"Scully," he croaked, sitting weakly.
"Just lie still," she ordered, hand circling his arm.
He grasped his left leg and pushed it over the edge of the examining table, following it with his right. He folded his arms around her tightly, burying his face in her hair.
"Are you alright?"
"I am now," he rasped. "I was afraid," he coughed then inhaled from the oxygen mask again. "I've been afraid for a very long time."
"So was I," Scully whispered. "Until I remembered that together we have nothing to fear."
"Love me still?"
"I never stopped.
There were times when Walter Skinner appreciated the fact that he had some federal weight to throw around. He was glad he could use it now to secure a private room with a rollaway bed for Agent Regina Stanley and her terrified fiancé. He was also glad he could use it to hasten the discharge of Agent Fox Mulder. Scully approached with a sheaf of papers.
"I have you to thank for this?"
Skinner smiled. "Let's just say there's another hospital that has Fox Mulder on the list of pain-in-the-ass patients they'd rather discharge than put up with."
Scully returned a weary smile. "How's Stanley?
"Concussion, busted ribs, some second and a very few third degree burns. Overall, she's in great shape considering she had a burning roof fall on her."
"Mulder said she saved a lot of lives today."
"I'm told they both did," Skinner sighed. "Now get out. I made reservations at the hotel across the street. You can spend the night before you go back to DC."
It was Scully's turn to sigh. "How can I thank you? For everything?"
Skinner grinned broadly. "Don't name your baby Walter."
"Deal," Scully agreed.
"Mulder, you're being stubborn again," Scully chided. "You've never walked on just a cane with your brace."
He took a few hesitant steps. "Well, maybe it's time I tried. To do better, I mean. In a lot of things.
Scully shook her head and steadied him as they walked across the street to their hotel room.
"Let's get you down on the bed," she said after turning on the light, but he was already halfway to the shower.
"I've got to wash off this stuff."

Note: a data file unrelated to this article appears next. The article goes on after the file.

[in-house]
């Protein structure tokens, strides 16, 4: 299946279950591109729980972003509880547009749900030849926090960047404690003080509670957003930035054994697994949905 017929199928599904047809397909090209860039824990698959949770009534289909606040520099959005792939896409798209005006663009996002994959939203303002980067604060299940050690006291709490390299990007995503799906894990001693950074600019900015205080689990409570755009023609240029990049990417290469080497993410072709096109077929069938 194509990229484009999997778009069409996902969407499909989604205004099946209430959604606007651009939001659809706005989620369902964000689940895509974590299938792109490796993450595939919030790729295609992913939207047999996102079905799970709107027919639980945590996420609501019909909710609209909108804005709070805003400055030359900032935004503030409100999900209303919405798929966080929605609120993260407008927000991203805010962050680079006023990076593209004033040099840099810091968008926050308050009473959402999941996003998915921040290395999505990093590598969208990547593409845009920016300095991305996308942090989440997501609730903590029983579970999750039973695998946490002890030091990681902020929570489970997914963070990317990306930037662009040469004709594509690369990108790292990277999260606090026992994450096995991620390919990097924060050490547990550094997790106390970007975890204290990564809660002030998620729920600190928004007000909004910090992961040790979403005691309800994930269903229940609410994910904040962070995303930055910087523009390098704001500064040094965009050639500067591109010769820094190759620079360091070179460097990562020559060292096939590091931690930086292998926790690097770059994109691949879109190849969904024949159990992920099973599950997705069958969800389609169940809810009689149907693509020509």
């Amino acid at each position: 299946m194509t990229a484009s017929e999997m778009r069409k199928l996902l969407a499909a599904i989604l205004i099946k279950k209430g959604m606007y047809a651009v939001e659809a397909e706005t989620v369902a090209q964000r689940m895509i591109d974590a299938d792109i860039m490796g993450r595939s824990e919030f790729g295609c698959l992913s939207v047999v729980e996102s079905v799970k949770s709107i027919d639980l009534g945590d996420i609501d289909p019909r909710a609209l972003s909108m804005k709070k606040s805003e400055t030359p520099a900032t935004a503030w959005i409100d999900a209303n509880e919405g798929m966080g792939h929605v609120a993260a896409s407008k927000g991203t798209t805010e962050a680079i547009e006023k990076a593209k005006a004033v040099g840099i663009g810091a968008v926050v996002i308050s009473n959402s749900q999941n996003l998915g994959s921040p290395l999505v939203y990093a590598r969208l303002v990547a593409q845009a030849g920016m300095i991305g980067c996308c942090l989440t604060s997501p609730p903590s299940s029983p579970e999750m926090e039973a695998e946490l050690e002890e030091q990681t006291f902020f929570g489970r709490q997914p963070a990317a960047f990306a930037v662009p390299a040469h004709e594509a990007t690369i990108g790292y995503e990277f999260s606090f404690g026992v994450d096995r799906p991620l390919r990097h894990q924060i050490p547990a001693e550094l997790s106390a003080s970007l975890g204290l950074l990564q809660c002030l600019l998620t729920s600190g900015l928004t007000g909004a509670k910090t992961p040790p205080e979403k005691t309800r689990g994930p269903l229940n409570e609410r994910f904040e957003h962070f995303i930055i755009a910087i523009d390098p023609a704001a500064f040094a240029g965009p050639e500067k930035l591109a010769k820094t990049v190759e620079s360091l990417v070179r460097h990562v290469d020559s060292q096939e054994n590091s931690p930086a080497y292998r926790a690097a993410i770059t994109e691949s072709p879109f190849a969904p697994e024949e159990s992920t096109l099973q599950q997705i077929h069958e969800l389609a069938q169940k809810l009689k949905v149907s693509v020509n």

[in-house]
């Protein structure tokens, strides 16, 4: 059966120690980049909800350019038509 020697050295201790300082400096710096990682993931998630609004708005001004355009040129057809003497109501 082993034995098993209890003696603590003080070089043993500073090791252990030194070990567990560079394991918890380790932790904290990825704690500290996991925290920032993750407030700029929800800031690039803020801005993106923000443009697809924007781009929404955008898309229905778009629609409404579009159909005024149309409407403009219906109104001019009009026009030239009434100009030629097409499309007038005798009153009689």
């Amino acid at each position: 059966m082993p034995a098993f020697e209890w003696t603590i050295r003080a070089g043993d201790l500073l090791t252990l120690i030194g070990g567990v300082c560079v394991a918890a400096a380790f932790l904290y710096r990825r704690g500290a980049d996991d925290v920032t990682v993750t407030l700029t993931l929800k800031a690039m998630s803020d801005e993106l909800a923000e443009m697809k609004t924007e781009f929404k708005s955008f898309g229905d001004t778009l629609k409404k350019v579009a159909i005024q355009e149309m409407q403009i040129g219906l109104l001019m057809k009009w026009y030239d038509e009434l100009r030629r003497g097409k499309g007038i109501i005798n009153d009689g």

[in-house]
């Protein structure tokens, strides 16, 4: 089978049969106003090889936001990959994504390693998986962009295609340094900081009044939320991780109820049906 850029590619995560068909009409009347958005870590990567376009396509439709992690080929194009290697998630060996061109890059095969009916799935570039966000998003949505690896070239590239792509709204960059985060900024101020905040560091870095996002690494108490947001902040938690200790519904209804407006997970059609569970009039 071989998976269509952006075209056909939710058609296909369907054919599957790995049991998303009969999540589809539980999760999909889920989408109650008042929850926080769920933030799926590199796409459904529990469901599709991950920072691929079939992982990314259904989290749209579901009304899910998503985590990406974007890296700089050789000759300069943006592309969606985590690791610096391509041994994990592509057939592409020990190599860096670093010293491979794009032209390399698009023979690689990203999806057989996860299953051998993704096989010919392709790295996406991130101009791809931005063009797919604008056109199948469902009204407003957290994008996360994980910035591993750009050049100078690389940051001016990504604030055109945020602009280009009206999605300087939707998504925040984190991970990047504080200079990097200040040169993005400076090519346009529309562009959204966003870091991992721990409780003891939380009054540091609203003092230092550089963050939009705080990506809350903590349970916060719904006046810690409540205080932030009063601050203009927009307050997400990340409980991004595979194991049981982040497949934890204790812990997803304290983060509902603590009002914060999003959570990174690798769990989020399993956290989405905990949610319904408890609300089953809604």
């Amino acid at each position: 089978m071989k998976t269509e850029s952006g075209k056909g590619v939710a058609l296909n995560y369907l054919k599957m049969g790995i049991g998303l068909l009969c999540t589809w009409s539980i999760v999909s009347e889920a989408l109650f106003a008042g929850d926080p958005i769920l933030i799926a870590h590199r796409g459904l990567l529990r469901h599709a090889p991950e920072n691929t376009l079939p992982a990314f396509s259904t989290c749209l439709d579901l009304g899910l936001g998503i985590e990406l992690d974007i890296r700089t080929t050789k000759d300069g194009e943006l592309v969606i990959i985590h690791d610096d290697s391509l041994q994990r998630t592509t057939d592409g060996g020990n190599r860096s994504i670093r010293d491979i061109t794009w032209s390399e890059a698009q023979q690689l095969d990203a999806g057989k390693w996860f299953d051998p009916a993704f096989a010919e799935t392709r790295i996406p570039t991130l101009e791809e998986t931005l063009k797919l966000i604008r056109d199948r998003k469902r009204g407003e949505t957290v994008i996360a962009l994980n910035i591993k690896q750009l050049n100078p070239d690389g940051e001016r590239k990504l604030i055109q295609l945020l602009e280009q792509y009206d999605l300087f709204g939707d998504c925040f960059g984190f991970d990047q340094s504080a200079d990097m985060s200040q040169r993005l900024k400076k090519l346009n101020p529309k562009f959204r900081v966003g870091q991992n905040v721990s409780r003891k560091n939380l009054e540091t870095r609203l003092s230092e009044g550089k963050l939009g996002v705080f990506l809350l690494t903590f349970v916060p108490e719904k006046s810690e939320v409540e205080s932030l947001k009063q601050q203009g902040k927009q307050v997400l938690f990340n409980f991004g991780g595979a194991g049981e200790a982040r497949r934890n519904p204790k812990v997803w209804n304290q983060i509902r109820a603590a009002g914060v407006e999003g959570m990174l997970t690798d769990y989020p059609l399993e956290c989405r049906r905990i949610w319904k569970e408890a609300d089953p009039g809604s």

He leaned against the wall and she removed his clothing. "Another casualty of the cause," she observed, dropping his shirt onto the blackened pile.
"Tell me this is a handicap room," he begged.
Scully peered into the shower. "Yep."
He smiled, "Leave it to Skinner."
Scully nodded as the last of the clothing and orthotics lay on the floor. She left Mulder leaning against the wall while she adjusted the water temperature in the shower.
"I'm not helpless, you know."
"I know." She draped his arm over her shoulder, acting as his crutch until he was secure on the seat in the shower.
Mulder closed his eyes and turned his face to the water, enjoying even the sting as the water pelted his burned cheek. He felt a soft hand soap his face gently, then rinse it. Tiny fingers lathered his chest luxuriously. He hummed contentedly, but his eyes shot open at the sensation of a smooth, bare thigh against his.
"Hi," he said softly.
"Hello, yourself." She replied, pulling him forward while she lathered and rinsed his hair. "Long time no see."
His eyes traveled up and down her figure, starting and ending with her face. She planted a kiss on his cheek. "Too long."
She lathered and rinsed all that remained. "Much too long." She brushed her lips against his, sending sparks along nerve paths recently untraveled, starting a fire in his belly too long unkindled.
He returned the kiss, her belly pressing hard against his. "I'm not sure I can . . ."
"I am," she said confidently, handing him the soap.